7 Responses to “10 facts about The Olympics & Junk Food Sponsors”

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  1. avatar George Henderson says:

    However, Cadbury’s do make the superior Bourneville Cocoa powder, which is my favourite drink, mixed with cream and hot water, or as a chocolate paste, just mixed with cream.
    This is wonderful (almost) zero-carb stuff and I will not hear a word said against the company that makes it, nor any criticism of their employing child slaves.

  2. avatar Taffhamster says:

    Further to Point No6, has anyone kept an eye (serious research or informal) on how many athletes say something along those lines in post-victory interviews? My reason for asking – I was reminded of Zoë’s comments about Rebecca Adlington last night, while discussing Nicola Adams. A friend posted on Facebook, singling out Nicola’s comment about going to Nando’s for dinner as proof of what a lovely, down-to-earth girl she must be.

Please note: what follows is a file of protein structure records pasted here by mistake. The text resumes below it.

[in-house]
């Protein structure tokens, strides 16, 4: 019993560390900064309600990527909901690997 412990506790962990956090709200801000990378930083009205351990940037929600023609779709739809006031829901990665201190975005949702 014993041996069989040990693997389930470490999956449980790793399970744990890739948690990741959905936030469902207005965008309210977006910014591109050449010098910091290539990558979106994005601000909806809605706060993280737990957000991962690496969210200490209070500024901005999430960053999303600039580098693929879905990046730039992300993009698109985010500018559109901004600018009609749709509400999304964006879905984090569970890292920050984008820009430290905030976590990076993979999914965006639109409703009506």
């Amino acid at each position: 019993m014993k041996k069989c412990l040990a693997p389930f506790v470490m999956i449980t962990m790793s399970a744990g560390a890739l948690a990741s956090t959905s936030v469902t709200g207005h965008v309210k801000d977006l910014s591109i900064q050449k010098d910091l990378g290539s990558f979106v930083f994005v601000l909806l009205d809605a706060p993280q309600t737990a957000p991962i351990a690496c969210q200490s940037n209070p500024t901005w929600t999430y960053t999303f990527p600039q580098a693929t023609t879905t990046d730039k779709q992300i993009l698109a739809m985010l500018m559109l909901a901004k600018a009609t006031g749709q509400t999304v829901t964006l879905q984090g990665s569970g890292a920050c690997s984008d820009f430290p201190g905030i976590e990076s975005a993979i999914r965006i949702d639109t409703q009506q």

(I’ll digress and say this isn’t a criticism of Nicola – incredible achievement and she seems like a genuinely lovely person. Also Nando’s seems like one of the more Harcombe-friendly restaurants out there, looking at what people have said about it on the Forum, so I’m not bashing the choice of eatery either, particularly not if the namedrop got the official sponsors’ knickers in a twist!)